Imagine you are planning your first Composition syllabus. Do you think — I learned to write by reading fantasy and sci fi novels, so I should have my students read a few novels, and discuss them? Or do you decide: they have to write essays, so let’s read some of the world’s best essays? George Orwell, perhaps. Or do you see writing as primarily about communication, expressing ideas and engaging in conversation, and so you plan for debate sessions where the class as a whole will discuss Ferguson, global warming, and so on? Do you consider yourself, in such discussions, to have a moral obligation to teach students what you think is true and correct, or do you studiously avoid revealing your own political concerns?
Alternatively, do you decide to help students be creative, giving them writing prompts, encouraging them to put more of themselves into their writing, to find their own voice? Do you focus on the process of writing, requiring students to hand in outlines and rough drafts and post-essay reflections, or do you focus more on the end product, correcting grammatical mistakes, making sure everyone follows MLA citation rules? What about style? Shouldn’t a good essay be interesting? And do you only teach the college essay, or do you help studenrts write blog posts, posters, ad copy, resumes?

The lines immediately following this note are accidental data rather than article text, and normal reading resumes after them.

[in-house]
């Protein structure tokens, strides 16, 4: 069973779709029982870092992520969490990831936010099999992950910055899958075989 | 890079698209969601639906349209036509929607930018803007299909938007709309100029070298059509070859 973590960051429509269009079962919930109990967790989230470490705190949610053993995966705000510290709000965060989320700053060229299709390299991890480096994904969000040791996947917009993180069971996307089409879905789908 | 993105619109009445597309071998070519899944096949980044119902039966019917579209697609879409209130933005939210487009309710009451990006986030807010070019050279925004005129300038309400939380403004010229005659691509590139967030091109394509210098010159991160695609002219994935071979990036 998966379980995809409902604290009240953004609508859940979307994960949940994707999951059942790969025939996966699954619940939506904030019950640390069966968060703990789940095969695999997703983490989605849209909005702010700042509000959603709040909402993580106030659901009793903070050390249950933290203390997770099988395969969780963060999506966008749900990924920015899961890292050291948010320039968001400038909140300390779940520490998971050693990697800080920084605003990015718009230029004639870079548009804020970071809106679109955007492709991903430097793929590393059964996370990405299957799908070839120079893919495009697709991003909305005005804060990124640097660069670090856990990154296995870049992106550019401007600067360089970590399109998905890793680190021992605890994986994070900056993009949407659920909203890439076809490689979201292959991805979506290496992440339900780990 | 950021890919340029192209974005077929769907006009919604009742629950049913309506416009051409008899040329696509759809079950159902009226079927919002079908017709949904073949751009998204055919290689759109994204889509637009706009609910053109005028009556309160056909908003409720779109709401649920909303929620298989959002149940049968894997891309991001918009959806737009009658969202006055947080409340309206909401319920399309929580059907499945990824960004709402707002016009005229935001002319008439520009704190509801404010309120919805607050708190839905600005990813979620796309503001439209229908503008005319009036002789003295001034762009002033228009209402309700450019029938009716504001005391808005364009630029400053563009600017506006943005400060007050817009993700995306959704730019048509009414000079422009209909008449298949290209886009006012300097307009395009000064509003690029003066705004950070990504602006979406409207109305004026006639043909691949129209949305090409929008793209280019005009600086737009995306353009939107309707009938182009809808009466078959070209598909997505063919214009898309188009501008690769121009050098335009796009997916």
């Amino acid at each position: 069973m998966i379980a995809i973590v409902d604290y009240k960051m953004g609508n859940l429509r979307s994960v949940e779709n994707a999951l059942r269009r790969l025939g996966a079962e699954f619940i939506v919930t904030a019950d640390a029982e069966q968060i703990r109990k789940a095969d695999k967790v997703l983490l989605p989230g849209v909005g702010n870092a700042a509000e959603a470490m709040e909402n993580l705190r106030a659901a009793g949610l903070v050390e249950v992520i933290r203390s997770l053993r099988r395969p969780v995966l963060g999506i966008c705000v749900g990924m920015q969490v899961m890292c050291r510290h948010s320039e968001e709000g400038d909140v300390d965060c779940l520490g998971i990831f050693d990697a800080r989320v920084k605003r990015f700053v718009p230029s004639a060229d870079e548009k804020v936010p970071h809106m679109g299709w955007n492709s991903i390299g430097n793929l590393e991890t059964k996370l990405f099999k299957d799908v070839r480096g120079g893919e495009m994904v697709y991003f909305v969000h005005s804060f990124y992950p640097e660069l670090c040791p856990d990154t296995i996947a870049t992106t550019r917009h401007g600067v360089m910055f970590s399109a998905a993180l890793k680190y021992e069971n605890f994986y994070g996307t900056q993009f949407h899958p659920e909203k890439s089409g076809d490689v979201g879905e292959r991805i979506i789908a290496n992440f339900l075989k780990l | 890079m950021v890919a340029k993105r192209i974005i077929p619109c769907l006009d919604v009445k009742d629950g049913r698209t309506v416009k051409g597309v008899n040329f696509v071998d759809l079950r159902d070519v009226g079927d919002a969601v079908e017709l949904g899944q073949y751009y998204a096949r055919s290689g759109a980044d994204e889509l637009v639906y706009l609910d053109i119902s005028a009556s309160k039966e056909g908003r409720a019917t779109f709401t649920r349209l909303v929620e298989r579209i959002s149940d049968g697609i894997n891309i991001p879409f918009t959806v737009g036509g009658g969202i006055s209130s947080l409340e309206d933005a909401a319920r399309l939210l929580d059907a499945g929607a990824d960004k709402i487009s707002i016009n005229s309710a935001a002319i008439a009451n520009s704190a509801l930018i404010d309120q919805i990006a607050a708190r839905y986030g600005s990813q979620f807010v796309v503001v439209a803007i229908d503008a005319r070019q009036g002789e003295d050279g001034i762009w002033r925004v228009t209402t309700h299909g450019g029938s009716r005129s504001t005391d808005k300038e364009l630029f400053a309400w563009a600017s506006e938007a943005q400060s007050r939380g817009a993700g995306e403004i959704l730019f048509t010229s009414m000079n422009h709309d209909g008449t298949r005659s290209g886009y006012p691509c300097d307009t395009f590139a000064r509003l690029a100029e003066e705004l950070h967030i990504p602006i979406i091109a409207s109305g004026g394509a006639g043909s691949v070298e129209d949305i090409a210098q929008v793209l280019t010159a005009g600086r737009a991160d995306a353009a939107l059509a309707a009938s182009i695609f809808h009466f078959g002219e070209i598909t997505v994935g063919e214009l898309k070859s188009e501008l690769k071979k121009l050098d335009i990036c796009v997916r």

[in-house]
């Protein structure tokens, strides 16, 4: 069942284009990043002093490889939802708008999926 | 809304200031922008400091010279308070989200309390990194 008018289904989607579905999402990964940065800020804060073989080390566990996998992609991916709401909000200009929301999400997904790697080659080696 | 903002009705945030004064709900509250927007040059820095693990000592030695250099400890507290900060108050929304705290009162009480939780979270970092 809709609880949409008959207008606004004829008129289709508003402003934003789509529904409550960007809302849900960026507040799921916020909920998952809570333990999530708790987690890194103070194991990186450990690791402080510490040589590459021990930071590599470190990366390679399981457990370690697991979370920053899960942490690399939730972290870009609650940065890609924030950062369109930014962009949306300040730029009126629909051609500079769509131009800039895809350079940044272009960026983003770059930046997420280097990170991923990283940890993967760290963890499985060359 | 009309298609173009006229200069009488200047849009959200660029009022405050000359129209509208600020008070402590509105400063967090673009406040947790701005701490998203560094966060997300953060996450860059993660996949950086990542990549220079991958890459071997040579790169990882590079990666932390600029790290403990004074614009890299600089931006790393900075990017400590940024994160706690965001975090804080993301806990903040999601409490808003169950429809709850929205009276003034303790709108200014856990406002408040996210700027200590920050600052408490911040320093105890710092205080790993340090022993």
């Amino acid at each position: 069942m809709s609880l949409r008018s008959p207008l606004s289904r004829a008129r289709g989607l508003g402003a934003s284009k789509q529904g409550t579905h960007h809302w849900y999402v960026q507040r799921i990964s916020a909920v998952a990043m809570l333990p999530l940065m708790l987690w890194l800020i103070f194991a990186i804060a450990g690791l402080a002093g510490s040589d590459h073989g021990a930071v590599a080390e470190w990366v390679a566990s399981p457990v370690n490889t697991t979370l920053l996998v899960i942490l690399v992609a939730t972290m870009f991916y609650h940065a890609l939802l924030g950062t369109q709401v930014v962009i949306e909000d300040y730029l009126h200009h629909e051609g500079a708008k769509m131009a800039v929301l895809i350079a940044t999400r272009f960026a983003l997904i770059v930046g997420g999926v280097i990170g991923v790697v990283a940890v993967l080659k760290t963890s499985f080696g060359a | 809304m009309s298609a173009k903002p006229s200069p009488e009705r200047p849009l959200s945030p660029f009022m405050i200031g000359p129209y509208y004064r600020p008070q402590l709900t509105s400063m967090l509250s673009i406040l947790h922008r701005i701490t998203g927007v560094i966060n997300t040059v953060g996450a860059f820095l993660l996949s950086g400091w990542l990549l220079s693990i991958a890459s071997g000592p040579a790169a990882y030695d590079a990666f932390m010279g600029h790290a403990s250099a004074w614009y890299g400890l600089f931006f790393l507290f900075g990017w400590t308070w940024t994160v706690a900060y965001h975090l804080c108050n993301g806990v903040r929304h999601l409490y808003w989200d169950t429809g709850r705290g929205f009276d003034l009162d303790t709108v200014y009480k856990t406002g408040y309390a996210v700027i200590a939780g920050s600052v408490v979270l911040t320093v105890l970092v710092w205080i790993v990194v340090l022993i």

Whatever your inclination, you won’t make that decision in a vacuum. Every English department has a take on how it teaches Composition, and syllabus choices can be surpringly fraught. In some colleges, putting novels or short stories on the syllabus will be considered a rebellious act: you should expect resistance from your superiors. In other colleges, your colleagues will expect you to teach stories and other literature.
Some universities have a fully developed pedagogy, which you, as a new arrival, will need to learn. At the University of Tennessee’s award-winning Composition program, there is a particular focus, in Composition 101, on the techniques of classical rhetoric. In Comp 101, we teach our classes about ethos, pathos, logos, about understanding the rhetorical situation, about the triangle of text, writer, and reader, and about an awareness of audience. Students, the logic goes, need to apply the skills of argument across many fields and situations, and so the terms and outlooks of classical rhetoric, updated, developed, and adjusted, are the best ways to teach those general skills.
In most colleges, someone will hand you, if you ask, a sample syllabus, and it might be in your interest just to teach it. But in practice, almost every teacher I know likes to design her own syllabus. Partly that’s just from personal satisfaction, and partly it’s from wanting to teach better. Over time, you read theories about learning and skill acquisition, you see some approaches work in the class and some things not, and you develop next term’s course with those successes and failures in mind.
In my next post, I’ll offer a few of the theories that have shaped how I now teach Composition. Some of these come from scholarly, scientific studies, some from my own experience. These theories are, I believe, “true,” in the sense that they adequately describe reality. But they don’t, in themselves, lead to a particular pedagogy or approach. They are too broad to tell you what you should teach and how.
So in a third post, I’ll describe what I actually do in the classroom, how I design my courses. I’m very curious to hear what you think.